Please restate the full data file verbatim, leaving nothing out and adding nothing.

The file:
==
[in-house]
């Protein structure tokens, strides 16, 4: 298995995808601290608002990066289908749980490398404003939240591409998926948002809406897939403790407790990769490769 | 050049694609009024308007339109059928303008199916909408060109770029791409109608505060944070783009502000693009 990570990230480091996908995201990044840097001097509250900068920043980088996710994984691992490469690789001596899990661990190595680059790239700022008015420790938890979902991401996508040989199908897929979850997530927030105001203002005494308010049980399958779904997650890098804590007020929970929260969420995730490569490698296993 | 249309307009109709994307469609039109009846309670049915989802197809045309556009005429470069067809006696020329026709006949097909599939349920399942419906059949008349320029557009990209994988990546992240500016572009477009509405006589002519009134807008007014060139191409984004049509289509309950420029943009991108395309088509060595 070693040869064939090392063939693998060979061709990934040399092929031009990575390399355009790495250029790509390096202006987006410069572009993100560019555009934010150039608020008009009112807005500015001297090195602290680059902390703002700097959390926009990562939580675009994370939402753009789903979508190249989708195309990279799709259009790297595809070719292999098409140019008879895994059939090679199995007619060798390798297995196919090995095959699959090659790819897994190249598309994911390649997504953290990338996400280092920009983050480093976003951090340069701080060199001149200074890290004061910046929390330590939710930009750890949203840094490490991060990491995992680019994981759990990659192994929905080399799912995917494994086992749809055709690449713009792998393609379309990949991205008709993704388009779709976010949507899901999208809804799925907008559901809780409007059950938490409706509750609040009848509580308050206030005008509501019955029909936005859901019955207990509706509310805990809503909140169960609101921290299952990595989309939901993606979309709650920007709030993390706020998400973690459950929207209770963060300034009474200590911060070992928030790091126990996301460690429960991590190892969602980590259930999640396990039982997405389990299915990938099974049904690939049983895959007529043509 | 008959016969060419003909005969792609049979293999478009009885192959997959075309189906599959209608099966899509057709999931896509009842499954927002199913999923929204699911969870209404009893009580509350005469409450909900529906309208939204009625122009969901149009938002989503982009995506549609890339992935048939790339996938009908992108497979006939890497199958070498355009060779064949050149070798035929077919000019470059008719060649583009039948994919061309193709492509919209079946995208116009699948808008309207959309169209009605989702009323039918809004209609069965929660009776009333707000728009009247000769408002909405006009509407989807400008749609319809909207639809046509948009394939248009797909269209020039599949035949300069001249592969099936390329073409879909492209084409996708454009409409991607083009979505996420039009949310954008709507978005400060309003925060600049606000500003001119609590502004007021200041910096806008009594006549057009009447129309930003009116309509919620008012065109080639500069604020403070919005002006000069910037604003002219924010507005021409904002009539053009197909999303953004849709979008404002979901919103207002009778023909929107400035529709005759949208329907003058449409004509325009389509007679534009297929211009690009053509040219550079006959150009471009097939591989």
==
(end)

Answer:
[in-house]
């Protein structure tokens, strides 16, 4: 298995995808601290608002990066289908749980490398404003939240591409998926948002809406897939403790407790990769490769 | 050049694609009024308007339109059928303008199916909408060109770029791409109608505060944070783009502000693009 990570990230480091996908995201990044840097001097509250900068920043980088996710994984691992490469690789001596899990661990190595680059790239700022008015420790938890979902991401996508040989199908897929979850997530927030105001203002005494308010049980399958779904997650890098804590007020929970929260969420995730490569490698296993 | 249309307009109709994307469609039109009846309670049915989802197809045309556009005429470069067809006696020329026709006949097909599939349920399942419906059949008349320029557009990209994988990546992240500016572009477009509405006589002519009134807008007014060139191409984004049509289509309950420029943009991108395309088509060595 070693040869064939090392063939693998060979061709990934040399092929031009990575390399355009790495250029790509390096202006987006410069572009993100560019555009934010150039608020008009009112807005500015001297090195602290680059902390703002700097959390926009990562939580675009994370939402753009789903979508190249989708195309990279799709259009790297595809070719292999098409140019008879895994059939090679199995007619060798390798297995196919090995095959699959090659790819897994190249598309994911390649997504953290990338996400280092920009983050480093976003951090340069701080060199001149200074890290004061910046929390330590939710930009750890949203840094490490991060990491995992680019994981759990990659192994929905080399799912995917494994086992749809055709690449713009792998393609379309990949991205008709993704388009779709976010949507899901999208809804799925907008559901809780409007059950938490409706509750609040009848509580308050206030005008509501019955029909936005859901019955207990509706509310805990809503909140169960609101921290299952990595989309939901993606979309709650920007709030993390706020998400973690459950929207209770963060300034009474200590911060070992928030790091126990996301460690429960991590190892969602980590259930999640396990039982997405389990299915990938099974049904690939049983895959007529043509 | 008959016969060419003909005969792609049979293999478009009885192959997959075309189906599959209608099966899509057709999931896509009842499954927002199913999923929204699911969870209404009893009580509350005469409450909900529906309208939204009625122009969901149009938002989503982009995506549609890339992935048939790339996938009908992108497979006939890497199958070498355009060779064949050149070798035929077919000019470059008719060649583009039948994919061309193709492509919209079946995208116009699948808008309207959309169209009605989702009323039918809004209609069965929660009776009333707000728009009247000769408002909405006009509407989807400008749609319809909207639809046509948009394939248009797909269209020039599949035949300069001249592969099936390329073409879909492209084409996708454009409409991607083009979505996420039009949310954008709507978005400060309003925060600049606000500003001119609590502004007021200041910096806008009594006549057009009447129309930003009116309509919620008012065109080639500069604020403070919005002006000069910037604003002219924010507005021409904002009539053009197909999303953004849709979008404002979901919103207002009778023909929107400035529709005759949208329907003058449409004509325009389509007679534009297929211009690009053509040219550079006959150009471009097939591989």